• The largest coral reef is the Great Barrier Reef, which stretches along the northeast coast of Australia, from the northern tip of Queensland, to just north of Bundaberg. At 2,300km long, it is the largest natural feature on Earth.
  • Coral reefs occupy less than one quarter of one percent of the Earth's marine environment, yet they are home to more than a quarter of all known fish species.
  • As well as supporting huge tourist industries, coral reefs protect shorelines from erosion and storm damage.

High quality reef videos by Professor Peter Mumby can be viewed at:

Here we are again ready to start work. Let´s face this last term with a bit of a hurry to finish the curriculum and with plenty of practice for the exams. i´ll ask you to do grammar exercises at home and we´ll solve the doubts in class.I prefer to devote our time in a very practical way.
Writing: St.b.p.49. "The place where I live" , a composition to describe your town. You had to do it for homework before I fell ill, so you must have it.
Grammar: Review of conditional I and warm up and activities of conditional II. We did some of the exercises to check to had caught the point. For homework ,finish thes exercises
Reading: St.B.p.66"Never smile at a Crocodile", areading and a quiz .
Listening: St.B.p. 66 an interview to a survival expert giving the right answers for the quiz.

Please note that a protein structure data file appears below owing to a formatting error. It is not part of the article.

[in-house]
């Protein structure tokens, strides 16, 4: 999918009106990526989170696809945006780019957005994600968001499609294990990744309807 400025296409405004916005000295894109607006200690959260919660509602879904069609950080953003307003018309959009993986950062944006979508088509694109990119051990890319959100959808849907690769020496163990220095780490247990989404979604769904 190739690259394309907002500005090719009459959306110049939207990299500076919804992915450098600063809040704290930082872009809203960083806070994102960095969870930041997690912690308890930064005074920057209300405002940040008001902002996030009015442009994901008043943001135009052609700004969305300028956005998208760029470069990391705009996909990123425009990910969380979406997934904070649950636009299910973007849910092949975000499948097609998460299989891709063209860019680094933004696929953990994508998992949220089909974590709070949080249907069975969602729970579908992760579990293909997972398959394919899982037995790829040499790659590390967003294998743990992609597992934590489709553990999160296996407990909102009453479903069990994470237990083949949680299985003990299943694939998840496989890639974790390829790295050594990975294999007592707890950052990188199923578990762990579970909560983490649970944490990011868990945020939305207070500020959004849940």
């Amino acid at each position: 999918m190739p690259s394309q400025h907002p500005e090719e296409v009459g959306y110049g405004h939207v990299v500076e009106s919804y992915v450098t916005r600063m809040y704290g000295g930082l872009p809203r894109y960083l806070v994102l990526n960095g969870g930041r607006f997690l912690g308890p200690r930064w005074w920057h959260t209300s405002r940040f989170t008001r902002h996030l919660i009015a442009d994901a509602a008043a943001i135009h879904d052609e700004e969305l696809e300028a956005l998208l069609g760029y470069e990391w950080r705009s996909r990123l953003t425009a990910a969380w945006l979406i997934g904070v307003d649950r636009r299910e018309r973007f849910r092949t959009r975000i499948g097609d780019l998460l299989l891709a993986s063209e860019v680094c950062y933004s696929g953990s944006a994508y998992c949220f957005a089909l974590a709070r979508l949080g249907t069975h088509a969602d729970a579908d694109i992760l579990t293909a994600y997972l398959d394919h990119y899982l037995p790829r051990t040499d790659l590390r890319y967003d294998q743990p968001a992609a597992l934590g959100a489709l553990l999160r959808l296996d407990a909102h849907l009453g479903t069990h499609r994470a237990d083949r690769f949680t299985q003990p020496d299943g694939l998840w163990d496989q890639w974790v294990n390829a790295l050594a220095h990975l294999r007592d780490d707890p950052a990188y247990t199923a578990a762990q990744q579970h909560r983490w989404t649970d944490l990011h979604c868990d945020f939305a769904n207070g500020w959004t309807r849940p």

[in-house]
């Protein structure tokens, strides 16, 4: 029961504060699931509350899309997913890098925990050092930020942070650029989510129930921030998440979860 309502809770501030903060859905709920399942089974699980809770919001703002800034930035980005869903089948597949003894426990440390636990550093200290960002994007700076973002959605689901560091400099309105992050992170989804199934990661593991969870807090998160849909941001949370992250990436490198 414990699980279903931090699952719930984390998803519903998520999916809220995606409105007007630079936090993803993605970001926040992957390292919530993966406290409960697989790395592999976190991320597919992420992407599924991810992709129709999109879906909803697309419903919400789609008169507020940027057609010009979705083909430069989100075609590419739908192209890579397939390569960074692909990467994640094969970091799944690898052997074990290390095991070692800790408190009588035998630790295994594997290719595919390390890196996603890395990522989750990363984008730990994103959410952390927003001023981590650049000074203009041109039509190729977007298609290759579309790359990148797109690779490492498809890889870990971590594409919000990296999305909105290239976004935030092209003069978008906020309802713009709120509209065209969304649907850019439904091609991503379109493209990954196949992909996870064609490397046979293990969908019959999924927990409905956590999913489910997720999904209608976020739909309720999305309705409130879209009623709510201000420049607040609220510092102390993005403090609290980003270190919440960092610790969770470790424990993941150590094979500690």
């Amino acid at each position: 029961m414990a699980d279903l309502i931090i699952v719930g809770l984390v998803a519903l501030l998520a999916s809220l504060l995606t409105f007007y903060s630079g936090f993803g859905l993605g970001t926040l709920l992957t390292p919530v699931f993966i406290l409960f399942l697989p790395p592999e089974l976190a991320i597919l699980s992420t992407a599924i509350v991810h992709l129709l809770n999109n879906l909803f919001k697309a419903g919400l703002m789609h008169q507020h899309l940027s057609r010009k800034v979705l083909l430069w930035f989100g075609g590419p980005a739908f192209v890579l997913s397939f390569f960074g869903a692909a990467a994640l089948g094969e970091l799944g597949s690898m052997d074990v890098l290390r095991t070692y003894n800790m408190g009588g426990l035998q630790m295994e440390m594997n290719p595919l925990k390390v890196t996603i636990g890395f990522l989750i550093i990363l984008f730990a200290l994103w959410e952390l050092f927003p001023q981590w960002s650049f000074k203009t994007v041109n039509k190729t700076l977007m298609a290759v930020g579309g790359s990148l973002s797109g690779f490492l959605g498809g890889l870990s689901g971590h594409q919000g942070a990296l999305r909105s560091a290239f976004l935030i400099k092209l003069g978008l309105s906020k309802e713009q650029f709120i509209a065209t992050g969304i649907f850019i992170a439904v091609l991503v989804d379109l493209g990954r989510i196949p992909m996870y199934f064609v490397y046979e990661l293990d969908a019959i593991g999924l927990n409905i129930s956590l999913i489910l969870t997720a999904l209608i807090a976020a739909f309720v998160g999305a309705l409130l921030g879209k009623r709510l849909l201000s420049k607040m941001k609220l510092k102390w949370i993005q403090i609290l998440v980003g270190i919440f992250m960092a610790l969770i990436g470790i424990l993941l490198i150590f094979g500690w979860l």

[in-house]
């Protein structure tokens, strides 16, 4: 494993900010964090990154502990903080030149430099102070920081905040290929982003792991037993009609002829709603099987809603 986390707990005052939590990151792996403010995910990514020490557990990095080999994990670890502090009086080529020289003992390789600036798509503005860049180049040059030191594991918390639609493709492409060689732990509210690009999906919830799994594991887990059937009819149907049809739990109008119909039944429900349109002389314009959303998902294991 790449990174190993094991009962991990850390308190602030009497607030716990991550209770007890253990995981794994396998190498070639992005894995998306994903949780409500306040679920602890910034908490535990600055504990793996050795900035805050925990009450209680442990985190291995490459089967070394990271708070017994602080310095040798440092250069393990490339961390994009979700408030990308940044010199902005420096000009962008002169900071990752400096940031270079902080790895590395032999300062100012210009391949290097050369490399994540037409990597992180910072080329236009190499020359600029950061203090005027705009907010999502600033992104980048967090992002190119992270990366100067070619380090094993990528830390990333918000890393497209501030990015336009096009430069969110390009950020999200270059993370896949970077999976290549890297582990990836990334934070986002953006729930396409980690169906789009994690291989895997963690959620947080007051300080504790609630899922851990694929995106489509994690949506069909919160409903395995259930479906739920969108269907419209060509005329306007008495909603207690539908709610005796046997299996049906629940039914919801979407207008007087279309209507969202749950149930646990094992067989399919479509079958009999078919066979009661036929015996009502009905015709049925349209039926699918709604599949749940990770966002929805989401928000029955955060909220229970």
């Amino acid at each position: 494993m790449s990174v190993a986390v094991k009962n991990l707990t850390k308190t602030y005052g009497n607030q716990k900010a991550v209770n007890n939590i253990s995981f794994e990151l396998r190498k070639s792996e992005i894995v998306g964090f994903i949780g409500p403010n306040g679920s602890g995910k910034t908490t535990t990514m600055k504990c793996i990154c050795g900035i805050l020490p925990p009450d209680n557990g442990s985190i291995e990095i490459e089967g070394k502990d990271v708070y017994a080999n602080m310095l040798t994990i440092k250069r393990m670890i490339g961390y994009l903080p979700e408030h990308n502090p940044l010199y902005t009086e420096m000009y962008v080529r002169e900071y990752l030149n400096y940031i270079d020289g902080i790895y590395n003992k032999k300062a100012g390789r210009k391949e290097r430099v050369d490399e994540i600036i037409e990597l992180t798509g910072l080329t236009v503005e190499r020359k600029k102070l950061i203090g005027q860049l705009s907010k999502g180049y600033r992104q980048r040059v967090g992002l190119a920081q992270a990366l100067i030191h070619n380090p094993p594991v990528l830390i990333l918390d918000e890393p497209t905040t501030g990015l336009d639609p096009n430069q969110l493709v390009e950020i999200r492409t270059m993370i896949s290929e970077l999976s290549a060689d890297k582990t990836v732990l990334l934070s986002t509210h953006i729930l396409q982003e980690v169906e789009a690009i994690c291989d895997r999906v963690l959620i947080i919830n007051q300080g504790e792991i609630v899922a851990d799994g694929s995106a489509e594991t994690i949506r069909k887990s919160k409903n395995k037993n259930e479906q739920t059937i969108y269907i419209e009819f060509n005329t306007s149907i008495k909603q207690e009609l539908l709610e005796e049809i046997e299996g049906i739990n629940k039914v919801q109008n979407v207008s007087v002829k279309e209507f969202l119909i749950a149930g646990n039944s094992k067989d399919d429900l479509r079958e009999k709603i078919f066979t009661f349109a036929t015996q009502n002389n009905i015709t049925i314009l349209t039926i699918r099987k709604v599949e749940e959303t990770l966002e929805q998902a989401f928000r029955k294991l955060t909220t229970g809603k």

Phonetics: St.B.p.66. Stree and rhythm with conditional II.
Vocabulary: Aninals in general. St.B.p. 151. Pronunciation of words, stress and matching exercise.
Speaking: St.B.p.67 . About pets and your opinion about animals. You just started the activity and we´ll carry on next Thursday.
Listening: St.B.p. 67. Which animal can you hear? An amusing activity with animals and their sounds.
Reading: St.B.p. 67. "Nature´s perfect Killing Machine", a passage about crocodiles in Australia and a true-false activity.
Homework: Finish the conditional exercises of the handout, hand me in the composition and Wk, unit 6B

Speaking: St.B.p. 71. A for and against debate about killing animals. . Ideas and structures to agree and disagree. we´ll have the debate next Monday.
Grammar: present perfect simple and continuous. This was the point where I stopped at the beginning of March. We started again with some theory and some exercises.
- Set 1
- Set 2
- Set 3
Vocabulary; St.B.p. 72. Word building dealing with the formation of nouns, verbs, adverbs and adjectives. Words to be classified under the right column and and a complete the sentences exercise.
Grammar: St.B.p. 74 Quantifiers. We only did the first activity as a warm up , then moved to the grammar and and saw chapters 86 and 86. I placed only emphasis on the new items. You should do theses exercises at home, check your answers with the key and ask me anything you don´t understand in class. It´s the fastest way taking into account that there´s no much time left for the exams.
Listening: ST.B.p. 74. "Childhood Memories". Listen to three people talking about incidents they remember from their childhood and choose the best adjective to describe how each person felt. The second time was with the script at sight.
Homework: For Monday the for and against debate. For thirsday Grammar, unit 86,87. The handouts about the present perfect simple and continuous and a reading St.B.p. 73
Pablo Gonzalez has asked me to play this song with the lyrics. Here you are.